By Cheng Hong
The spirit of innovation being a new economic driver has been established as a social consensus among Chinese citizens, but practices of innovation somehow have deviated from the right track, a situation that, in some areas, shows signs of bubbles. Being capable of innovation is a decisive choice for China and a fight that it cannot afford to lose. And only by analyzing the challenges China faces in innovation can we offer better solutions for the Chinese economy.
First, China's innovation has failed to grasp that the most important fundamental factor is the real economy. Innovation in the real economy serves as the foundation for other sectors, and can spread to and accelerate development in other industries. However, the real economy is having a hard time prospering. People tend to believe that conducting business in the services sector requires innovation, while manufacturing businesses are considered more traditional. However, without innovation in the real economy there wouldn't be any economic transitioning or upgrading, as determined by China's economic characteristics.
Despite its huge economic volume, the Chinese economy lacks strength, which has rendered its overall quality less satisfactory. What's worse, some enterprises have only pushed their innovative efforts toward intelligence and technology rather than devote effort to elevating product quality. A crucial factor of innovation in the real economy is to return to the fundamentals via truly creative techniques so as to enhance the competitiveness of Chinese products. Without solving this problem first, all other efforts are like putting the cart before the horse.
Second, while confronting innovation hurdles, Chinese entrepreneurs, who are the main body of innovation, do not have a sense of crisis. Our survey shows that Chinese entrepreneurs listed the issue of a lack of innovative ability far behind problems of market demand and rising labor costs. In other words, most of them still attribute their existing difficulties to external factors, but have ignored the fact that under the same market conditions some of their competitors have had extraordinary business performances. Entrepreneurs need to take the initiative to create and invent, otherwise innovation in the whole of society will lack a sturdy foundation.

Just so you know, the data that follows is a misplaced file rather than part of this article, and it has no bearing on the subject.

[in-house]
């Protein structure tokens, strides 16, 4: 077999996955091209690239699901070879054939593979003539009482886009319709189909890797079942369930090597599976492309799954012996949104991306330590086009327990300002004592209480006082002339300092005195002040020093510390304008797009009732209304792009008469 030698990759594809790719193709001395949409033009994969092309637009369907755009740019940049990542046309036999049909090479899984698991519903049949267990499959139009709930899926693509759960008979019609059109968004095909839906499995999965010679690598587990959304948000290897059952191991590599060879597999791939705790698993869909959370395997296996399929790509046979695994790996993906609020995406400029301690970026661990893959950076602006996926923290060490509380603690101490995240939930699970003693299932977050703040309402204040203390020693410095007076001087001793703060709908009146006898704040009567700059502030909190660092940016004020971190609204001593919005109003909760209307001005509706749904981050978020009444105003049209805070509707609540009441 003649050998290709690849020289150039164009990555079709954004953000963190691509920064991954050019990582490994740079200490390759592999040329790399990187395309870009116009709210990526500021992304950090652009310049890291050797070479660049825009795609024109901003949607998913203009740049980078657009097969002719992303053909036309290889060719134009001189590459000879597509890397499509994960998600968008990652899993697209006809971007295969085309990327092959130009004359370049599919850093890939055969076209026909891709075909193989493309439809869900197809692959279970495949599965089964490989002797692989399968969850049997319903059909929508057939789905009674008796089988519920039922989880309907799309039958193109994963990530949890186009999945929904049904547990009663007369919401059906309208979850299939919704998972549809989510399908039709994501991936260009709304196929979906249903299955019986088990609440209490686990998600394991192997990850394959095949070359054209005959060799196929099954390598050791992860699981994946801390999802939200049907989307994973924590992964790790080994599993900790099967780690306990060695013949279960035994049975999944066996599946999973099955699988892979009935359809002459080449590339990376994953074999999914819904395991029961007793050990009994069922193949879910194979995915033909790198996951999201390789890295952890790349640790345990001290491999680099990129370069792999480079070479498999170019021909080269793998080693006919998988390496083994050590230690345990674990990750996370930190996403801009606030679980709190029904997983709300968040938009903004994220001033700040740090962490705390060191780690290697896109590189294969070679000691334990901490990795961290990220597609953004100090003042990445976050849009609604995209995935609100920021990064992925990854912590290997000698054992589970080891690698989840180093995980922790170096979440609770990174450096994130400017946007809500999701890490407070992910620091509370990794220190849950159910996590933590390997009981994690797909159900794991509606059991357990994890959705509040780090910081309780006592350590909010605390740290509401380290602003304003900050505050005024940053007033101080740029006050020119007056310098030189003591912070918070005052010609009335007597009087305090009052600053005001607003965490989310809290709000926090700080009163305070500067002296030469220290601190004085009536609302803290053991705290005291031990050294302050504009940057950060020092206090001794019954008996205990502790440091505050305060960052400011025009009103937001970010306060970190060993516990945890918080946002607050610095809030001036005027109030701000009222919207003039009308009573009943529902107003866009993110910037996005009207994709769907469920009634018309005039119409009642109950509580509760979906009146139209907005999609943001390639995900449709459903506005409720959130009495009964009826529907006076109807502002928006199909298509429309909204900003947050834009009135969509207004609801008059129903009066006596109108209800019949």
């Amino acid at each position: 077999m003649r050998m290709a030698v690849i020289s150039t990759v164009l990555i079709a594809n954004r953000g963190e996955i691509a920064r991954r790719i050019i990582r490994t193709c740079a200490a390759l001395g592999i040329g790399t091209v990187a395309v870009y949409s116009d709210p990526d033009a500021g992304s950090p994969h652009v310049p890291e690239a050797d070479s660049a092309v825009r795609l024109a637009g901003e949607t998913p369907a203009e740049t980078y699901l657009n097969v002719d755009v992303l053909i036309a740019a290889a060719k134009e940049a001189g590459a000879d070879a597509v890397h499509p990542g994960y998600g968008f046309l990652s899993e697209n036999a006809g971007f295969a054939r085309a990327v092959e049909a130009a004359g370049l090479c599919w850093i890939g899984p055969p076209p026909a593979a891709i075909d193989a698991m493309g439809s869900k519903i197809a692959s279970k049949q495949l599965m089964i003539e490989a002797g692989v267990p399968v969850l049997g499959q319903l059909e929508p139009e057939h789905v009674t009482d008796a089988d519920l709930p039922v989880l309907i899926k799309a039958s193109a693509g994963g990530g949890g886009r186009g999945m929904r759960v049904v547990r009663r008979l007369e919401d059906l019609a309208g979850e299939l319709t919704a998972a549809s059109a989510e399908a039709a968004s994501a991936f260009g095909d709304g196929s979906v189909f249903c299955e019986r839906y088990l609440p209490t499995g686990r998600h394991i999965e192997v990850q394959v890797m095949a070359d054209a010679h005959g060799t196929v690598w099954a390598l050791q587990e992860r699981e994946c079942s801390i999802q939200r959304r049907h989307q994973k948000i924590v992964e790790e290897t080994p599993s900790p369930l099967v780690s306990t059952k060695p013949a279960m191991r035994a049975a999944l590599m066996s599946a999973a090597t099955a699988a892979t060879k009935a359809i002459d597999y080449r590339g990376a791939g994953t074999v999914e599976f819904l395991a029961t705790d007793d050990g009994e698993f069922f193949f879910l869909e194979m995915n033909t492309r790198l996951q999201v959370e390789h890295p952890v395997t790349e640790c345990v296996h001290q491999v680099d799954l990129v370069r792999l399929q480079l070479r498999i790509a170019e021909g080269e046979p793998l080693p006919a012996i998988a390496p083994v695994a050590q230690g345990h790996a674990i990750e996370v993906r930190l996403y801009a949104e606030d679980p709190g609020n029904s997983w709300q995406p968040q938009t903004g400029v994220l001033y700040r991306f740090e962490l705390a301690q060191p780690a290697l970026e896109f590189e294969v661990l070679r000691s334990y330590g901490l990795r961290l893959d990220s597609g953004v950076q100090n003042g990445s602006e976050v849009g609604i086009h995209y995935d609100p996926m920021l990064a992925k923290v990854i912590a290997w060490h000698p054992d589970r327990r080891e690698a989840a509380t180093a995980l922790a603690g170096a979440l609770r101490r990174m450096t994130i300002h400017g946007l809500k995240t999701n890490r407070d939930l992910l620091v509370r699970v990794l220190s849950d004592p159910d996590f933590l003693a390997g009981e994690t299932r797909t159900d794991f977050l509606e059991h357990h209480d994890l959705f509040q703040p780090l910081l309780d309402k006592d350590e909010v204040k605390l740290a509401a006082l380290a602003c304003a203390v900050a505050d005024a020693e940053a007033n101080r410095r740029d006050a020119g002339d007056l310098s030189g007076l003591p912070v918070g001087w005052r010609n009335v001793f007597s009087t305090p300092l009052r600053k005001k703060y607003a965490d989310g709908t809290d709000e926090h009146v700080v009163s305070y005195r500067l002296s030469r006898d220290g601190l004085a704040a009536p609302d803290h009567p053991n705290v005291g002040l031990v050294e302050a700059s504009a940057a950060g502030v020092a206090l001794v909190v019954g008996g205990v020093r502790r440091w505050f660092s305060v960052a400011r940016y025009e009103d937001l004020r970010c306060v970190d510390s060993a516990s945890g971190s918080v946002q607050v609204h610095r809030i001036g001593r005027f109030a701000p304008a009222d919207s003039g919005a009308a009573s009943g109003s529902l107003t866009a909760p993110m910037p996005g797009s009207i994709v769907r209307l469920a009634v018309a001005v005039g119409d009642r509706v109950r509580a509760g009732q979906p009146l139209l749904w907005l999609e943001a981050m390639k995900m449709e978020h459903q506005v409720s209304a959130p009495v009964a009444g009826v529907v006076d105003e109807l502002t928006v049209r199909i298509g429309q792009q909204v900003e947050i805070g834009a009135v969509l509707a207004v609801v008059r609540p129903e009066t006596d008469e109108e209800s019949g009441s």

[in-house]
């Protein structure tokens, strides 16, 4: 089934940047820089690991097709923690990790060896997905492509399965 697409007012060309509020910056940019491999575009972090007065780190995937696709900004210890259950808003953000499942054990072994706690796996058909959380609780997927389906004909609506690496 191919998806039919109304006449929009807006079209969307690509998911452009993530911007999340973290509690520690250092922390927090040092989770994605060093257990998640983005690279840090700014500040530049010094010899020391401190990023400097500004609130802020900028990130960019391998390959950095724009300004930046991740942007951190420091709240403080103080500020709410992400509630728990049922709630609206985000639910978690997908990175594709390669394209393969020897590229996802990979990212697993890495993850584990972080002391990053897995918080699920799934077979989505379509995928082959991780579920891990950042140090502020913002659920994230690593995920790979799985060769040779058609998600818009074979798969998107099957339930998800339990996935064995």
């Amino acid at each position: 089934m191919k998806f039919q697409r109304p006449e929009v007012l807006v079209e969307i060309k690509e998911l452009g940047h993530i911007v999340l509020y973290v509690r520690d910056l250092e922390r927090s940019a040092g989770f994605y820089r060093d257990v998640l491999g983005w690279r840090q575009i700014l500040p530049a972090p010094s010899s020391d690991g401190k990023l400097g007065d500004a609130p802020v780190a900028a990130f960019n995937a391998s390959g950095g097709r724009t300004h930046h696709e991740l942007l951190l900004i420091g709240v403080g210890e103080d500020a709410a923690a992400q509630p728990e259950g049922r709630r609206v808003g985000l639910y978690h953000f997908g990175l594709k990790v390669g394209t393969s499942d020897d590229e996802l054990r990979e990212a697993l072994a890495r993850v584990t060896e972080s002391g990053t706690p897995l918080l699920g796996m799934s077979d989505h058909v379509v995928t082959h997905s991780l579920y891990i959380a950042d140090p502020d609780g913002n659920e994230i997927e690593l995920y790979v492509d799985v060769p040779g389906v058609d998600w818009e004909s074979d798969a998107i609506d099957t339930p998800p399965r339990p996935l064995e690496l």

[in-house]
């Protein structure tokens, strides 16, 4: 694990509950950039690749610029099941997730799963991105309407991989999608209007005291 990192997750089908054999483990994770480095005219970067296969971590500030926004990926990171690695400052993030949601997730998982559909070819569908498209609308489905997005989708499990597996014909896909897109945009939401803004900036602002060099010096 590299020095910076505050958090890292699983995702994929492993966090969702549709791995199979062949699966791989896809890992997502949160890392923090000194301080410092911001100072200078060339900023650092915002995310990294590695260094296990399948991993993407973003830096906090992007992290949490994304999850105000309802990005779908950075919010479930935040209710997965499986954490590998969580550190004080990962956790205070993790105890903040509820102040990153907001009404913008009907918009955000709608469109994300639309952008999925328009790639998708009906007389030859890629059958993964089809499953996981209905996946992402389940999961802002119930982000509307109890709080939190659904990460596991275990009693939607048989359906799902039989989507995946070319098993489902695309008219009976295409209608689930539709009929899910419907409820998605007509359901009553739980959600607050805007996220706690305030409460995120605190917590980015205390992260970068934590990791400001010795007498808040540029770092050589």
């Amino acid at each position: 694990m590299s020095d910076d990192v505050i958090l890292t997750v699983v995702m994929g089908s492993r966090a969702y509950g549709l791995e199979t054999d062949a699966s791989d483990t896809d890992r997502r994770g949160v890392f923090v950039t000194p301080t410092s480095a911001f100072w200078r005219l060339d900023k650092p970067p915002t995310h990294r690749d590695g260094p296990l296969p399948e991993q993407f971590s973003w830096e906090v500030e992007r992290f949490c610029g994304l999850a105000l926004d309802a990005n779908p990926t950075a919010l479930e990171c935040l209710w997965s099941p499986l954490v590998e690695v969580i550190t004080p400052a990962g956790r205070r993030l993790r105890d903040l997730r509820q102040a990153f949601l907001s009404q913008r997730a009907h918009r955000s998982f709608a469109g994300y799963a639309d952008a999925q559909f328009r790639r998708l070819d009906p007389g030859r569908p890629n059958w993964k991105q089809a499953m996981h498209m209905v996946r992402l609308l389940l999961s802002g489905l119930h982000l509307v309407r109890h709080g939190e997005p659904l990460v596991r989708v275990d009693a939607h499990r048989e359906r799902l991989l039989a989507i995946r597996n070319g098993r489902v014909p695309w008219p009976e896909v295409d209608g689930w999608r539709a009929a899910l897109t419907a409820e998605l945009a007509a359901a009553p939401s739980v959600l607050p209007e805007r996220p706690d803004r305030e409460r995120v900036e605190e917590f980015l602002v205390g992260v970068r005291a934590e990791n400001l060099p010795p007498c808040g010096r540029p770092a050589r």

Third, many people have equated innovation to the application of the Internet. Currently all innovative undertakings are heavily concentrated on the Internet sector, in which mobile application development is taking the lead. It seems that in the Internet sector innovation can just be described as a combination of a business story and venture capital. In fact, much "innovation" in the sector is simply copycat or even plagiarism which has nothing to do with innovation. A deepening question is: Can the Internet truly overturn the traditional economy, apart from offering reduced transaction costs and enhanced information transparency? We need to embrace the precious opportunities the Internet has brought about, but shouldn't deify it.
Fourth, a mismatch of resources has persisted in technological innovation. In recent years, fiscal commitment to technological development has sped up at all government levels, and such fiscal commitment as a percentage of local GDP has almost become the most crucial factor in evaluating a region's innovative capability. Since governments' technological investments come from public finances, this means investment needs to be guaranteed, which is contradictory to the nature of technological innovation. The solution to the conflict is to let market forces allocate capital toward technological innovation, except for rare cases of fundamental research investment that comes from the government.
Fifth, we need to be cautious about the accumulation of risks generated by financial innovation, as many banks' financial innovative activities target the capital market, not the real economy. To achieve greater market scale, interbank businesses have overlooked financial hazards, in particular in the growing scale of off-balance sheet activities. With expansion without effective supervision from the authorities, such financial activities are not longer truly innovative but only lead to enlarged market risks.
Last, we need to realize that China's demographic dividend is wearing out and that a key solution to this problem is through the fostering of innovation to enhance the strength of human capital, in particular in transforming China's unskilled workers into skilled ones. So far, innovation in human capital has largely focused on a select elite in certain places and industries in which a series of administrative top-notch talent projects are only focused on attracting those at the top. However, we need to realize that innovation in the real economy will be greatly affected by the shortage of skilled talent who work in the country's manufacturing base. As for elite professionals, their value is recognized by the market, and doesn't require administrative methods.
The author is director of the Wuhan University Institute of Quality Development Strategy. firstname.lastname@example.org